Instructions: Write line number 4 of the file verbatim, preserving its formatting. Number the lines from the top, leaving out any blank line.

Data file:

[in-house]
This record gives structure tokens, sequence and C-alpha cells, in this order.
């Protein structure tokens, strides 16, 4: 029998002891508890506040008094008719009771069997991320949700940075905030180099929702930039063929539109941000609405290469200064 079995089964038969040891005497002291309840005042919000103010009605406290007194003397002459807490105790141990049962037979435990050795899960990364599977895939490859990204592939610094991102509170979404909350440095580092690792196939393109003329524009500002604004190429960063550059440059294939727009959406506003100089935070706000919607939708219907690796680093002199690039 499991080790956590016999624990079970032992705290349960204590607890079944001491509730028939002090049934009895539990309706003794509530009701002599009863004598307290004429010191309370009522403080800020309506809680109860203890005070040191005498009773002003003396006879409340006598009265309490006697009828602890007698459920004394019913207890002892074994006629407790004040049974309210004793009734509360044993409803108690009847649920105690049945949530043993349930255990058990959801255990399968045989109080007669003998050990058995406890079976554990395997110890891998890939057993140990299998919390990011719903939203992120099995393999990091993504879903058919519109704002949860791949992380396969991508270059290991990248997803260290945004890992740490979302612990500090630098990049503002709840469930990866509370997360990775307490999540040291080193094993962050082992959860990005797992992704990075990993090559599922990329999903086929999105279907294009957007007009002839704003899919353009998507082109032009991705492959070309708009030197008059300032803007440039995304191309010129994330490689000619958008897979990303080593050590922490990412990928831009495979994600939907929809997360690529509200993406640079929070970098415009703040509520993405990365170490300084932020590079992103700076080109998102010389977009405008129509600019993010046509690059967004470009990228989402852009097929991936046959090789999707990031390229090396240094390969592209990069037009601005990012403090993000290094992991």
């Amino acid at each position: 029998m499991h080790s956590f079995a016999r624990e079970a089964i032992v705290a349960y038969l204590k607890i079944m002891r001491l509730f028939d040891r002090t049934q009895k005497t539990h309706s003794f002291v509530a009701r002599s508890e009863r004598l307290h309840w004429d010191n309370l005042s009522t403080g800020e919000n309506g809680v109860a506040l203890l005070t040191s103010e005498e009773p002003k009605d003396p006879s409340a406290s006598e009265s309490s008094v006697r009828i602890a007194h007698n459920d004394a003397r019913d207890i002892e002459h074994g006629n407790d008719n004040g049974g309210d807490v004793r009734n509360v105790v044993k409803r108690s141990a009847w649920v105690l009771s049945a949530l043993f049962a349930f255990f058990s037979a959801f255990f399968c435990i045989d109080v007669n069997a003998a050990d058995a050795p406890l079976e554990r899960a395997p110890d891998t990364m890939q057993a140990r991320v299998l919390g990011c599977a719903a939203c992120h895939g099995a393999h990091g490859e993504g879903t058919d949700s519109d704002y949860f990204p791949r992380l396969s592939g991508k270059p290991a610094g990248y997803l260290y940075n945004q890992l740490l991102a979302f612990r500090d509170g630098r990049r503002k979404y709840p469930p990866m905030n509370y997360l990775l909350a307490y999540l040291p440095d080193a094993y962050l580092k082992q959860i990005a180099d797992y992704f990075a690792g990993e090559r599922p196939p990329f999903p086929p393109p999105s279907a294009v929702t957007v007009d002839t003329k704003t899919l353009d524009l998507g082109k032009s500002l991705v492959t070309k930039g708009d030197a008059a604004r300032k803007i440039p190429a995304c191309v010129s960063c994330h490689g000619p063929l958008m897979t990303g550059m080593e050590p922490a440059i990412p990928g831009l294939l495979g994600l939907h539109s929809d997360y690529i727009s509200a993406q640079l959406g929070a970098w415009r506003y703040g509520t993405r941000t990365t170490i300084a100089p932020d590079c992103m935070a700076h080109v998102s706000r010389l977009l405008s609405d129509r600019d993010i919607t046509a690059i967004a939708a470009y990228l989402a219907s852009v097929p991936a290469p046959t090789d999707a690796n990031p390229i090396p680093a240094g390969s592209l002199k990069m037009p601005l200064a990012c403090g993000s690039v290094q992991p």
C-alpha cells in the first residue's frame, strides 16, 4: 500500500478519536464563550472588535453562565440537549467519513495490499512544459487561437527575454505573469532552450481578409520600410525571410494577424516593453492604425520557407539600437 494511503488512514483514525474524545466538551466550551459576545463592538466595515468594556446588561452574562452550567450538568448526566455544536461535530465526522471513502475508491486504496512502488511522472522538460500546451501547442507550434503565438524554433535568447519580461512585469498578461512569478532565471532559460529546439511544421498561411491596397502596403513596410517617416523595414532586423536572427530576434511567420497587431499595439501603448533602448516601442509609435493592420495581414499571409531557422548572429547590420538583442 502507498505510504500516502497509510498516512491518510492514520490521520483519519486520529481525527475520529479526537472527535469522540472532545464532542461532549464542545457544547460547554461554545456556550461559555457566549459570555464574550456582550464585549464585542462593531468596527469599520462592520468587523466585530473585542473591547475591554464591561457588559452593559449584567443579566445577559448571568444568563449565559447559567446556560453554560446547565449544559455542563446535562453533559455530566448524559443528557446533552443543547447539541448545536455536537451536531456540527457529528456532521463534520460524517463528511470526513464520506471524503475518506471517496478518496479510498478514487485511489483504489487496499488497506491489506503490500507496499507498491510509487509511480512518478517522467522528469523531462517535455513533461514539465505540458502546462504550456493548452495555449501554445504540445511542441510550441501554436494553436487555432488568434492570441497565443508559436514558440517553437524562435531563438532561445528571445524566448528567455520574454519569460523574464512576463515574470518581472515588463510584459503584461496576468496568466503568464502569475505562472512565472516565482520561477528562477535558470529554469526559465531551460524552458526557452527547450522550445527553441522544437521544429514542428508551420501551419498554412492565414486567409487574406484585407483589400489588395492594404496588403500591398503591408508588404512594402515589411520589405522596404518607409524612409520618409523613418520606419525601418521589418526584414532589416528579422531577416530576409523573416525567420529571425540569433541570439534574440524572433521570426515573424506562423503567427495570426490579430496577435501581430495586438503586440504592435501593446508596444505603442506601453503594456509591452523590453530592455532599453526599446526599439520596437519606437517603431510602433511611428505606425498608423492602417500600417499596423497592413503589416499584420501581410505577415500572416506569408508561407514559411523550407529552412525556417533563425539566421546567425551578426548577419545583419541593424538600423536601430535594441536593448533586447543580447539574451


């Amino acid at each position: 029998m499991h080790s956590f079995a016999r624990e079970a089964i032992v705290a349960y038969l204590k607890i079944m002891r001491l509730f028939d040891r002090t049934q009895k005497t539990h309706s003794f002291v509530a009701r002599s508890e009863r004598l307290h309840w004429d010191n309370l005042s009522t403080g800020e919000n309506g809680v109860a506040l203890l005070t040191s103010e005498e009773p002003k009605d003396p006879s409340a406290s006598e009265s309490s008094v006697r009828i602890a007194h007698n459920d004394a003397r019913d207890i002892e002459h074994g006629n407790d008719n004040g049974g309210d807490v004793r009734n509360v105790v044993k409803r108690s141990a009847w649920v105690l009771s049945a949530l043993f049962a349930f255990f058990s037979a959801f255990f399968c435990i045989d109080v007669n069997a003998a050990d058995a050795p406890l079976e554990r899960a395997p110890d891998t990364m890939q057993a140990r991320v299998l919390g990011c599977a719903a939203c992120h895939g099995a393999h990091g490859e993504g879903t058919d949700s519109d704002y949860f990204p791949r992380l396969s592939g991508k270059p290991a610094g990248y997803l260290y940075n945004q890992l740490l991102a979302f612990r500090d509170g630098r990049r503002k979404y709840p469930p990866m905030n509370y997360l990775l909350a307490y999540l040291p440095d080193a094993y962050l580092k082992q959860i990005a180099d797992y992704f990075a690792g990993e090559r599922p196939p990329f999903p086929p393109p999105s279907a294009v929702t957007v007009d002839t003329k704003t899919l353009d524009l998507g082109k032009s500002l991705v492959t070309k930039g708009d030197a008059a604004r300032k803007i440039p190429a995304c191309v010129s960063c994330h490689g000619p063929l958008m897979t990303g550059m080593e050590p922490a440059i990412p990928g831009l294939l495979g994600l939907h539109s929809d997360y690529i727009s509200a993406q640079l959406g929070a970098w415009r506003y703040g509520t993405r941000t990365t170490i300084a100089p932020d590079c992103m935070a700076h080109v998102s706000r010389l977009l405008s609405d129509r600019d993010i919607t046509a690059i967004a939708a470009y990228l989402a219907s852009v097929p991936a290469p046959t090789d999707a690796n990031p390229i090396p680093a240094g390969s592209l002199k990069m037009p601005l200064a990012c403090g993000s690039v290094q992991p």